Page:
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UCLA alumnus Frank Marshall’s ‘The Bee Gees’ receives 6 Emmy nominations

Director of Emmy-nominated documentary “The Bee Gees: How Can You Mend a Broken Heart” and executive board member of the UCLA School of Theater, Film and Television Frank Marshall said he was inspired by both the trio’s musical career and brotherly bond when creating the film. (Photo courtesy of Frank Marshall. Photo Illustration by Katelyn Dang/Illustrations director)

By Kari Lau

Aug. 21, 2021 4:34 p.m.

Frank Marshall’s documentary proves the Bee Gees’ legacy is “Stayin’ Alive” to this day.

The alumnus and executive board member of the UCLA School of Theater, Film and Television was nominated for an Emmy Award for Outstanding Directing For A Documentary/Non-Fiction Program and Outstanding Documentary Or Nonfiction Special for his work on the documentary “The Bee Gees: How Can You Mend a Broken Heart.” Following the career of the family act, their personal lives and the sociopolitical context that the Bee Gees worked in, the film is also a contender for four other Emmy awards for its writing, editing and sound design. In terms of directing, Marshall said he focused the film’s message on the brothers’ musical career and their relationship.

“​​You have to find the heart of the story you’re trying to tell (the audience)” Marshall said. “For me, it was was really the family and the songwriting.”

As a longtime Bee Gees fan and someone who is part of a musical family himself, Marshall said he felt compelled to direct the documentary and was able to do so from a deeper perspective than someone uninterested in music. His connection to music – such as forming a band with his two younger brothers in high school – also helped cultivate his relationship with Barry Gibb, the oldest brother and the sole living band member, Marshall said.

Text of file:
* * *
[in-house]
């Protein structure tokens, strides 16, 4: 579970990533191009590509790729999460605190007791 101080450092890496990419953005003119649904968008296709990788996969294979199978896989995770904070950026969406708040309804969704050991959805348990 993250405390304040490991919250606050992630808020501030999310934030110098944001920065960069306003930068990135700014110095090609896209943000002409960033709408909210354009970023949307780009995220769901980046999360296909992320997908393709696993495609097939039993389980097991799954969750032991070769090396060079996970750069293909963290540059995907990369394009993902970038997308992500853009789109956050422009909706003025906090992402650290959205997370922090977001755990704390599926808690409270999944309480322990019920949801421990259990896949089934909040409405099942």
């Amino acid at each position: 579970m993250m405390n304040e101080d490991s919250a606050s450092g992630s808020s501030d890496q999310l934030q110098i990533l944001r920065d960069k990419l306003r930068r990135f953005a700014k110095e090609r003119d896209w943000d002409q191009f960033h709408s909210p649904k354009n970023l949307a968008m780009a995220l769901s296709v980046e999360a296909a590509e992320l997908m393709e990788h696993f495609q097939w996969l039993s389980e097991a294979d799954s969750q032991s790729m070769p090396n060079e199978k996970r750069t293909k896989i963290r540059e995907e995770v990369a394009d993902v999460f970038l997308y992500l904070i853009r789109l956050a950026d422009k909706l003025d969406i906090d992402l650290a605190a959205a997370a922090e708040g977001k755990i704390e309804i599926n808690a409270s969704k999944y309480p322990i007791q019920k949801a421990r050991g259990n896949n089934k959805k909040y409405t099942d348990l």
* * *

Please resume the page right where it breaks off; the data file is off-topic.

Going into the film, Marshall already carried great respect for the band’s music, which encouraged him to communicate the film’s impact, said supervising producer Aly Parker. Although the general public may perceive the Bee Gees as nominal, Marshall said many music industry insiders understood their talent and musical impact. For instance, the Bee Gees wrote many hits for other artists, such as Barbra Streisand’s “Woman In Love,” and their relevance lasted multiple decades, according to the documentary.

[Related: Alumni and costume designers for ‘Ratched’ discuss their bold color palette]

While contacting potential interviewees, Marshall said he witnessed the influence of the Bee Gees, as artists like Chris Martin of Coldplay, Nick Jonas and Justin Timberlake all expressed willingness to speak about the trio’s career. In the documentary, Martin shares the Bee Gees may have struggled more than contemporary celebrities to maintain favor with the public. This increased challenge may have come from the fact they were a part of the first generation of global superstars, Martin said.